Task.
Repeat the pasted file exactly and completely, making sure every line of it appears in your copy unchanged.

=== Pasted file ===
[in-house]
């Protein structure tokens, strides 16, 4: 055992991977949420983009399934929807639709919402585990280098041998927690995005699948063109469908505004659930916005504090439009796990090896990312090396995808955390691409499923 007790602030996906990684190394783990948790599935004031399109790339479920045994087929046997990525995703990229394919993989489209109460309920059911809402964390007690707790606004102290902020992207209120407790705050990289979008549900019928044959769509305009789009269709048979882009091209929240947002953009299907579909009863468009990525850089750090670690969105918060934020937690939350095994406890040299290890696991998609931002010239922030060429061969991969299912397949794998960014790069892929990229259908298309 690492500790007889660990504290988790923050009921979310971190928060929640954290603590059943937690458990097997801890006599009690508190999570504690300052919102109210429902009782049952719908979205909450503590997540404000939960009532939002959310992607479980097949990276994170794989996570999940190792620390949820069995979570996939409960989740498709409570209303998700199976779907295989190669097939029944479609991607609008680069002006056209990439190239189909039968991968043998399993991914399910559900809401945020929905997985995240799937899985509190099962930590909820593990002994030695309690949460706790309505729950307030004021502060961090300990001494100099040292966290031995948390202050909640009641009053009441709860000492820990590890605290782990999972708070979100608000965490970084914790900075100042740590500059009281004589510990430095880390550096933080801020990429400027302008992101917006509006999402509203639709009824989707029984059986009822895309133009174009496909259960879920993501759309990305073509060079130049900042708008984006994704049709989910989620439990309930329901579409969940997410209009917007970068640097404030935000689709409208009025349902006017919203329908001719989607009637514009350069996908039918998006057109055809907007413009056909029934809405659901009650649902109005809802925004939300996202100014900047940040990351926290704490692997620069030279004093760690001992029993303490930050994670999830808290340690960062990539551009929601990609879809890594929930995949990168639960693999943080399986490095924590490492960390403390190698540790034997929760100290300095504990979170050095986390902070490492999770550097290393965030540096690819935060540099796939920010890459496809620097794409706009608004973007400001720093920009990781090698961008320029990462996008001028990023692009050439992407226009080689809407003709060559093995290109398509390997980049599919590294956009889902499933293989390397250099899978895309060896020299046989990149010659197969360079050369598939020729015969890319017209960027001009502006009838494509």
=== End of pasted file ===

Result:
[in-house]
């Protein structure tokens, strides 16, 4: 055992991977949420983009399934929807639709919402585990280098041998927690995005699948063109469908505004659930916005504090439009796990090896990312090396995808955390691409499923 007790602030996906990684190394783990948790599935004031399109790339479920045994087929046997990525995703990229394919993989489209109460309920059911809402964390007690707790606004102290902020992207209120407790705050990289979008549900019928044959769509305009789009269709048979882009091209929240947002953009299907579909009863468009990525850089750090670690969105918060934020937690939350095994406890040299290890696991998609931002010239922030060429061969991969299912397949794998960014790069892929990229259908298309 690492500790007889660990504290988790923050009921979310971190928060929640954290603590059943937690458990097997801890006599009690508190999570504690300052919102109210429902009782049952719908979205909450503590997540404000939960009532939002959310992607479980097949990276994170794989996570999940190792620390949820069995979570996939409960989740498709409570209303998700199976779907295989190669097939029944479609991607609008680069002006056209990439190239189909039968991968043998399993991914399910559900809401945020929905997985995240799937899985509190099962930590909820593990002994030695309690949460706790309505729950307030004021502060961090300990001494100099040292966290031995948390202050909640009641009053009441709860000492820990590890605290782990999972708070979100608000965490970084914790900075100042740590500059009281004589510990430095880390550096933080801020990429400027302008992101917006509006999402509203639709009824989707029984059986009822895309133009174009496909259960879920993501759309990305073509060079130049900042708008984006994704049709989910989620439990309930329901579409969940997410209009917007970068640097404030935000689709409208009025349902006017919203329908001719989607009637514009350069996908039918998006057109055809907007413009056909029934809405659901009650649902109005809802925004939300996202100014900047940040990351926290704490692997620069030279004093760690001992029993303490930050994670999830808290340690960062990539551009929601990609879809890594929930995949990168639960693999943080399986490095924590490492960390403390190698540790034997929760100290300095504990979170050095986390902070490492999770550097290393965030540096690819935060540099796939920010890459496809620097794409706009608004973007400001720093920009990781090698961008320029990462996008001028990023692009050439992407226009080689809407003709060559093995290109398509390997980049599919590294956009889902499933293989390397250099899978895309060896020299046989990149010659197969360079050369598939020729015969890319017209960027001009502006009838494509």